"I think it pisses God off when you walk by the color purple in a field and don't notice it" - Shug, Color Purple, Alice Walker.
Walker does not refer to the mankind's inattentive approach to nature's aesthetics. Though true that is - we hardly notice the magnificent optical textures of jasmine or the tenderness of it's touch, or, to simply put it, it's raw audacious beauty. Sophisticated taste even triggers you to be moved or enthralled or awed or touched or sometimes even shocked by the subtleties. My taste, as unrefined as it can get, I can only sense the pleasure involved. The simple pleasure that jasmine provides me is all I know!!
But Walker's purple is not purple. It is sensitivity. It is respectability. It is acknowledgement.
People are Rude. In a manner of speaking, if you're travelling, they react as if you trespassed on their property; if you're a customer, you're intruding someone's work; if you're at work, you're taken for granted. There is proof for a gradient degeneration in our courteousness. Read literary works written a few centuries ago to understand their lifestyle. A loud obscene comment in public, which would've turned heads in that age is hardly noticed today. Generic humour which was only a funny good-natured banter is now sprinkled with lewdness, impoliteness and intentional offense.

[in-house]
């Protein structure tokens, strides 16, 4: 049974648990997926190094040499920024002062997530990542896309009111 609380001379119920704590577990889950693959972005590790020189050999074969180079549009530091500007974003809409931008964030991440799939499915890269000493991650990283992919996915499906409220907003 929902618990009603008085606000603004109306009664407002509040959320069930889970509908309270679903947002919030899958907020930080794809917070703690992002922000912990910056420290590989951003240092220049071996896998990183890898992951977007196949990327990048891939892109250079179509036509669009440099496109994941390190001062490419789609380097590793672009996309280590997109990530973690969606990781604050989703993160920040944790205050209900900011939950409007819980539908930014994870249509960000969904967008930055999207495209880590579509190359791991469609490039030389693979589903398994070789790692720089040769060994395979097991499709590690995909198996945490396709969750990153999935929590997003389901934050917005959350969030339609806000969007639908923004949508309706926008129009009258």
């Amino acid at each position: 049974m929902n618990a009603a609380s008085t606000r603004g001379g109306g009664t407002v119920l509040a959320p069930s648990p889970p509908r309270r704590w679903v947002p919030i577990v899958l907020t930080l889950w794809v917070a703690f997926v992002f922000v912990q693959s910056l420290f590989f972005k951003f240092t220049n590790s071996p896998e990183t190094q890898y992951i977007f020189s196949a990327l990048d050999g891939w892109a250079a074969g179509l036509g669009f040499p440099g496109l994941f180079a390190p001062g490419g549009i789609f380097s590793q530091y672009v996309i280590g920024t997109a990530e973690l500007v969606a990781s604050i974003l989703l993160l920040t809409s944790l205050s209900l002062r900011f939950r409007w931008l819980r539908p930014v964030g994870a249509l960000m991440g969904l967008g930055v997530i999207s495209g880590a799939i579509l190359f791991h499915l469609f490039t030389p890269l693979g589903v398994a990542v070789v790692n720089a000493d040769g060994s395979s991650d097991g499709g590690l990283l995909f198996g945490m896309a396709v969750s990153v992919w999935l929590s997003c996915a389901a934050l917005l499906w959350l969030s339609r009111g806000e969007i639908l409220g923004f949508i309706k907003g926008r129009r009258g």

So, what trigerred this transformation? How is the present different from the past? Two things popup in my mind - population, and technology. Thinking about population, every major city of any cultural origin is characterized to a certain extent by it's rudeness. Think New York, London, Tokyo, Mumbai. Has over-population desensitized us? Has the increasing number of people/sq.foot irritated us and eroded our courteous faculty? If so, is it going to be a slow descent into barbaric ages?
Modern technology, which has promised independence of many kinds, has remarkably reduced the intensity of an individual's interaction with the society. I think the cave of nextgen gadgets in which most of the younger populace lives today have been numbed for long to 'feel' the beauty or pathos or depth of anything that happens to him/her. Have the iPod's and cellphones and satellites overwhelmed our senses to the extent that we don't even acknowledge the next person as a person?
Originally posted on LJ on May 9th, 2005